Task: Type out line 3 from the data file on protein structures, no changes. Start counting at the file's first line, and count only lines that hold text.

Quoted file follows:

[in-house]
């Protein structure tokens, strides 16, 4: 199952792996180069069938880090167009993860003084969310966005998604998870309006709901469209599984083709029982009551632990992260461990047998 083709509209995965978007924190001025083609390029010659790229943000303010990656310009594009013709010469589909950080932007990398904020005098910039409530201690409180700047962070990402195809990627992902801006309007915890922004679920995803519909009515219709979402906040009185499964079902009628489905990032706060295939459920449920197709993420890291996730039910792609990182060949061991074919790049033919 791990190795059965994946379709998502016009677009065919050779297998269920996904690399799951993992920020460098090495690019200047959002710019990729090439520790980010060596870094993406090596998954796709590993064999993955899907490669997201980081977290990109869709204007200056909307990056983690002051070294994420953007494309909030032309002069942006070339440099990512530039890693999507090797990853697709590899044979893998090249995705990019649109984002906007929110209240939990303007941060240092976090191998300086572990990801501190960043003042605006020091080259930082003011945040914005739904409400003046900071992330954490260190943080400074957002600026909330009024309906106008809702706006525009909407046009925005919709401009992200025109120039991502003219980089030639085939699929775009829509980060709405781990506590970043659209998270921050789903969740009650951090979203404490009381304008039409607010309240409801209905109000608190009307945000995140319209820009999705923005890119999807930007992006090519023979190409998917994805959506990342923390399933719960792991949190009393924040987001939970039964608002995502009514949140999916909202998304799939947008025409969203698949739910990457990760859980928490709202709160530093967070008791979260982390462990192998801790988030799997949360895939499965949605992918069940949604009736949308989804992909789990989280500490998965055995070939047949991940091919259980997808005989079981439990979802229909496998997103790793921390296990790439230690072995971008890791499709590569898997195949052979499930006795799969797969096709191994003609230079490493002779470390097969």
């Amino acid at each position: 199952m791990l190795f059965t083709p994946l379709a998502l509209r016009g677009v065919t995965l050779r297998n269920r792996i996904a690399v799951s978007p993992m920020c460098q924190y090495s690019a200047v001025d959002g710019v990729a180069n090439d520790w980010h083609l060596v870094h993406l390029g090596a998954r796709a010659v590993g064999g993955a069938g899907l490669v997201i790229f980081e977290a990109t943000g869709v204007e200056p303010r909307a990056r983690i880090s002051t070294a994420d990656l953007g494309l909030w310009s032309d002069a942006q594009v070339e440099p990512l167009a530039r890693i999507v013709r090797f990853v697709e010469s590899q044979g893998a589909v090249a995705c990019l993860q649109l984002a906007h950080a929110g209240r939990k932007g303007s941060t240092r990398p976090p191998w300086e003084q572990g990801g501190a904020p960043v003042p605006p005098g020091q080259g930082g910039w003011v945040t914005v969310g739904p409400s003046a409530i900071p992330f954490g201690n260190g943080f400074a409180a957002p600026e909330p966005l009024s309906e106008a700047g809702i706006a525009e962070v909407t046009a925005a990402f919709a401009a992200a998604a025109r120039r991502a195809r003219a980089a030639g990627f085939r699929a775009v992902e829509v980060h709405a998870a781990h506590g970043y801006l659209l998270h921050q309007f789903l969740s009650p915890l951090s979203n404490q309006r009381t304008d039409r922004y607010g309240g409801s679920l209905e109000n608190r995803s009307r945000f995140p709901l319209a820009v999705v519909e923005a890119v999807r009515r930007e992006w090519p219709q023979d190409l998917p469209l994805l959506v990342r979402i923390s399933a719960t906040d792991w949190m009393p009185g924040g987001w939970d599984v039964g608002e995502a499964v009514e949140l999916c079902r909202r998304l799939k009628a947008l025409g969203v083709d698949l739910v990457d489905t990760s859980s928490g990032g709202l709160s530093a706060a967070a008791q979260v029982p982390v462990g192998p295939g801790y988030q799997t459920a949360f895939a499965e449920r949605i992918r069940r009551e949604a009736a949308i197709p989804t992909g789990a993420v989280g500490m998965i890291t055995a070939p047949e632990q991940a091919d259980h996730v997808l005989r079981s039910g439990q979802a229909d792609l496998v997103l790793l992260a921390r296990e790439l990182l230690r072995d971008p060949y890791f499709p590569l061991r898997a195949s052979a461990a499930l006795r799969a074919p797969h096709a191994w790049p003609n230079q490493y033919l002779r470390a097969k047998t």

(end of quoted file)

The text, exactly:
């Amino acid at each position: 199952m791990l190795f059965t083709p994946l379709a998502l509209r016009g677009v065919t995965l050779r297998n269920r792996i996904a690399v799951s978007p993992m920020c460098q924190y090495s690019a200047v001025d959002g710019v990729a180069n090439d520790w980010h083609l060596v870094h993406l390029g090596a998954r796709a010659v590993g064999g993955a069938g899907l490669v997201i790229f980081e977290a990109t943000g869709v204007e200056p303010r909307a990056r983690i880090s002051t070294a994420d990656l953007g494309l909030w310009s032309d002069a942006q594009v070339e440099p990512l167009a530039r890693i999507v013709r090797f990853v697709e010469s590899q044979g893998a589909v090249a995705c990019l993860q649109l984002a906007h950080a929110g209240r939990k932007g303007s941060t240092r990398p976090p191998w300086e003084q572990g990801g501190a904020p960043v003042p605006p005098g020091q080259g930082g910039w003011v945040t914005v969310g739904p409400s003046a409530i900071p992330f954490g201690n260190g943080f400074a409180a957002p600026e909330p966005l009024s309906e106008a700047g809702i706006a525009e962070v909407t046009a925005a990402f919709a401009a992200a998604a025109r120039r991502a195809r003219a980089a030639g990627f085939r699929a775009v992902e829509v980060h709405a998870a781990h506590g970043y801006l659209l998270h921050q309007f789903l969740s009650p915890l951090s979203n404490q309006r009381t304008d039409r922004y607010g309240g409801s679920l209905e109000n608190r995803s009307r945000f995140p709901l319209a820009v999705v519909e923005a890119v999807r009515r930007e992006w090519p219709q023979d190409l998917p469209l994805l959506v990342r979402i923390s399933a719960t906040d792991w949190m009393p009185g924040g987001w939970d599984v039964g608002e995502a499964v009514e949140l999916c079902r909202r998304l799939k009628a947008l025409g969203v083709d698949l739910v990457d489905t990760s859980s928490g990032g709202l709160s530093a706060a967070a008791q979260v029982p982390v462990g192998p295939g801790y988030q799997t459920a949360f895939a499965e449920r949605i992918r069940r009551e949604a009736a949308i197709p989804t992909g789990a993420v989280g500490m998965i890291t055995a070939p047949e632990q991940a091919d259980h996730v997808l005989r079981s039910g439990q979802a229909d792609l496998v997103l790793l992260a921390r296990e790439l990182l230690r072995d971008p060949y890791f499709p590569l061991r898997a195949s052979a461990a499930l006795r799969a074919p797969h096709a191994w790049p003609n230079q490493y033919l002779r470390a097969k047998t």